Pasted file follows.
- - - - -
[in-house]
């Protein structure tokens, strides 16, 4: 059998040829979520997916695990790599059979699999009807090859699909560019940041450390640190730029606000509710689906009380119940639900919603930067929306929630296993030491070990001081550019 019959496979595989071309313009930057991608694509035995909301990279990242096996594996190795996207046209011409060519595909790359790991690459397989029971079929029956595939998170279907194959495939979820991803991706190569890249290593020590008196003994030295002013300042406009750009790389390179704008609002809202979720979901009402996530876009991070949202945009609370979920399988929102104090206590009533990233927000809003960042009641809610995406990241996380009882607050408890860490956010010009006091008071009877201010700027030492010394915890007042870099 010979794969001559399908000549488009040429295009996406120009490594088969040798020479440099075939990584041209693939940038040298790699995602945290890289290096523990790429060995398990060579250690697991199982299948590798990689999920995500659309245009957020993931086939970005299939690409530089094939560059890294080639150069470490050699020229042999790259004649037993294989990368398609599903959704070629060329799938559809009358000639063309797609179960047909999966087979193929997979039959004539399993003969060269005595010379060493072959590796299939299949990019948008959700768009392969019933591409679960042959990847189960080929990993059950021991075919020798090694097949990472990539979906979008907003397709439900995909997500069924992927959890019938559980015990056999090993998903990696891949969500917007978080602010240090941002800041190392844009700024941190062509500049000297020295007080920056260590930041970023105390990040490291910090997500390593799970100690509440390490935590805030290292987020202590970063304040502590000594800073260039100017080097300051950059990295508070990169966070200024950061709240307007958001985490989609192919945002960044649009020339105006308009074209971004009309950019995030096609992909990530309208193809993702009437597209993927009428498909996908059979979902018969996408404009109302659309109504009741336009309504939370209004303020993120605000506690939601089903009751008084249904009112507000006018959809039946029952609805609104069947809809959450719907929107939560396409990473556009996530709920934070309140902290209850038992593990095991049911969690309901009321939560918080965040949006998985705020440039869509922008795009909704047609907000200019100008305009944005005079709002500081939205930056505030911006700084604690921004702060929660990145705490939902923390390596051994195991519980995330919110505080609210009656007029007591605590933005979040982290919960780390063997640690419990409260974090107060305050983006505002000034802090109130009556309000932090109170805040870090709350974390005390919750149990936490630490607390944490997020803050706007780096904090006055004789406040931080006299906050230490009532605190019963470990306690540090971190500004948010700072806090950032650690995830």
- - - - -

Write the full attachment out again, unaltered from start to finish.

[in-house]
């Protein structure tokens, strides 16, 4: 059998040829979520997916695990790599059979699999009807090859699909560019940041450390640190730029606000509710689906009380119940639900919603930067929306929630296993030491070990001081550019 019959496979595989071309313009930057991608694509035995909301990279990242096996594996190795996207046209011409060519595909790359790991690459397989029971079929029956595939998170279907194959495939979820991803991706190569890249290593020590008196003994030295002013300042406009750009790389390179704008609002809202979720979901009402996530876009991070949202945009609370979920399988929102104090206590009533990233927000809003960042009641809610995406990241996380009882607050408890860490956010010009006091008071009877201010700027030492010394915890007042870099 010979794969001559399908000549488009040429295009996406120009490594088969040798020479440099075939990584041209693939940038040298790699995602945290890289290096523990790429060995398990060579250690697991199982299948590798990689999920995500659309245009957020993931086939970005299939690409530089094939560059890294080639150069470490050699020229042999790259004649037993294989990368398609599903959704070629060329799938559809009358000639063309797609179960047909999966087979193929997979039959004539399993003969060269005595010379060493072959590796299939299949990019948008959700768009392969019933591409679960042959990847189960080929990993059950021991075919020798090694097949990472990539979906979008907003397709439900995909997500069924992927959890019938559980015990056999090993998903990696891949969500917007978080602010240090941002800041190392844009700024941190062509500049000297020295007080920056260590930041970023105390990040490291910090997500390593799970100690509440390490935590805030290292987020202590970063304040502590000594800073260039100017080097300051950059990295508070990169966070200024950061709240307007958001985490989609192919945002960044649009020339105006308009074209971004009309950019995030096609992909990530309208193809993702009437597209993927009428498909996908059979979902018969996408404009109302659309109504009741336009309504939370209004303020993120605000506690939601089903009751008084249904009112507000006018959809039946029952609805609104069947809809959450719907929107939560396409990473556009996530709920934070309140902290209850038992593990095991049911969690309901009321939560918080965040949006998985705020440039869509922008795009909704047609907000200019100008305009944005005079709002500081939205930056505030911006700084604690921004702060929660990145705490939902923390390596051994195991519980995330919110505080609210009656007029007591605590933005979040982290919960780390063997640690419990409260974090107060305050983006505002000034802090109130009556309000932090109170805040870090709350974390005390919750149990936490630490607390944490997020803050706007780096904090006055004789406040931080006299906050230490009532605190019963470990306690540090971190500004948010700072806090950032650690995830």